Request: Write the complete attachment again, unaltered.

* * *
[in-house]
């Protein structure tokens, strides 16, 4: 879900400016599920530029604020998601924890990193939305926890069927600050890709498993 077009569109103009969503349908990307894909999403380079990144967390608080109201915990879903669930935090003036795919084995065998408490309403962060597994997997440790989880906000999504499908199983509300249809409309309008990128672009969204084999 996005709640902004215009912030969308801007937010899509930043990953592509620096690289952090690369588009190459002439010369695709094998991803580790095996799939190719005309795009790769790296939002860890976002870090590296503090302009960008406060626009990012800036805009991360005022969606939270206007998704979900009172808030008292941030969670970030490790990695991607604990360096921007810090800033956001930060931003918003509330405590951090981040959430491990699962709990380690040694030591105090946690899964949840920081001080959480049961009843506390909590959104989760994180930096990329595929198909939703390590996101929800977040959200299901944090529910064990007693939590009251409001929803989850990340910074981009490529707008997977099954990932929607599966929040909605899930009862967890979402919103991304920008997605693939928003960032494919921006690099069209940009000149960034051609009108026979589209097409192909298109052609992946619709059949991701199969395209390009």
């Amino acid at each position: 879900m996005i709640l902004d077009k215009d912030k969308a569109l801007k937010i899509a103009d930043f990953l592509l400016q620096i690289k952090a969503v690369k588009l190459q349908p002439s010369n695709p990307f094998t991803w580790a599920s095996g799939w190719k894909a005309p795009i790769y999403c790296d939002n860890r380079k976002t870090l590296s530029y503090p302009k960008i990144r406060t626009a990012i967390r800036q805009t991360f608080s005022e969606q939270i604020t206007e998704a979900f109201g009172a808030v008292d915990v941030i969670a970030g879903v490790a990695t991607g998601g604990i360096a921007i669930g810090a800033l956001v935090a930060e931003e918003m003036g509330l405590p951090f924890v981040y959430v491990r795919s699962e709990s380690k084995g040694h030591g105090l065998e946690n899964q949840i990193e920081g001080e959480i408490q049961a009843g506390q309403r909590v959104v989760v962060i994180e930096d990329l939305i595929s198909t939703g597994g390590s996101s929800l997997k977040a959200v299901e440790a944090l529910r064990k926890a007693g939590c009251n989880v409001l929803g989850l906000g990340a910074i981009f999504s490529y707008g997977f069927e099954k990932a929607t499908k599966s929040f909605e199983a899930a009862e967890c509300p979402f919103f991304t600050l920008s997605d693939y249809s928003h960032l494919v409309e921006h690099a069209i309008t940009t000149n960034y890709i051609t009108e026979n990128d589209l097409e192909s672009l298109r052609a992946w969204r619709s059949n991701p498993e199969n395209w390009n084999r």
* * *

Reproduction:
[in-house]
């Protein structure tokens, strides 16, 4: 879900400016599920530029604020998601924890990193939305926890069927600050890709498993 077009569109103009969503349908990307894909999403380079990144967390608080109201915990879903669930935090003036795919084995065998408490309403962060597994997997440790989880906000999504499908199983509300249809409309309008990128672009969204084999 996005709640902004215009912030969308801007937010899509930043990953592509620096690289952090690369588009190459002439010369695709094998991803580790095996799939190719005309795009790769790296939002860890976002870090590296503090302009960008406060626009990012800036805009991360005022969606939270206007998704979900009172808030008292941030969670970030490790990695991607604990360096921007810090800033956001930060931003918003509330405590951090981040959430491990699962709990380690040694030591105090946690899964949840920081001080959480049961009843506390909590959104989760994180930096990329595929198909939703390590996101929800977040959200299901944090529910064990007693939590009251409001929803989850990340910074981009490529707008997977099954990932929607599966929040909605899930009862967890979402919103991304920008997605693939928003960032494919921006690099069209940009000149960034051609009108026979589209097409192909298109052609992946619709059949991701199969395209390009």
């Amino acid at each position: 879900m996005i709640l902004d077009k215009d912030k969308a569109l801007k937010i899509a103009d930043f990953l592509l400016q620096i690289k952090a969503v690369k588009l190459q349908p002439s010369n695709p990307f094998t991803w580790a599920s095996g799939w190719k894909a005309p795009i790769y999403c790296d939002n860890r380079k976002t870090l590296s530029y503090p302009k960008i990144r406060t626009a990012i967390r800036q805009t991360f608080s005022e969606q939270i604020t206007e998704a979900f109201g009172a808030v008292d915990v941030i969670a970030g879903v490790a990695t991607g998601g604990i360096a921007i669930g810090a800033l956001v935090a930060e931003e918003m003036g509330l405590p951090f924890v981040y959430v491990r795919s699962e709990s380690k084995g040694h030591g105090l065998e946690n899964q949840i990193e920081g001080e959480i408490q049961a009843g506390q309403r909590v959104v989760v962060i994180e930096d990329l939305i595929s198909t939703g597994g390590s996101s929800l997997k977040a959200v299901e440790a944090l529910r064990k926890a007693g939590c009251n989880v409001l929803g989850l906000g990340a910074i981009f999504s490529y707008g997977f069927e099954k990932a929607t499908k599966s929040f909605e199983a899930a009862e967890c509300p979402f919103f991304t600050l920008s997605d693939y249809s928003h960032l494919v409309e921006h690099a069209i309008t940009t000149n960034y890709i051609t009108e026979n990128d589209l097409e192909s672009l298109r052609a992946w969204r619709s059949n991701p498993e199969n395209w390009n084999r």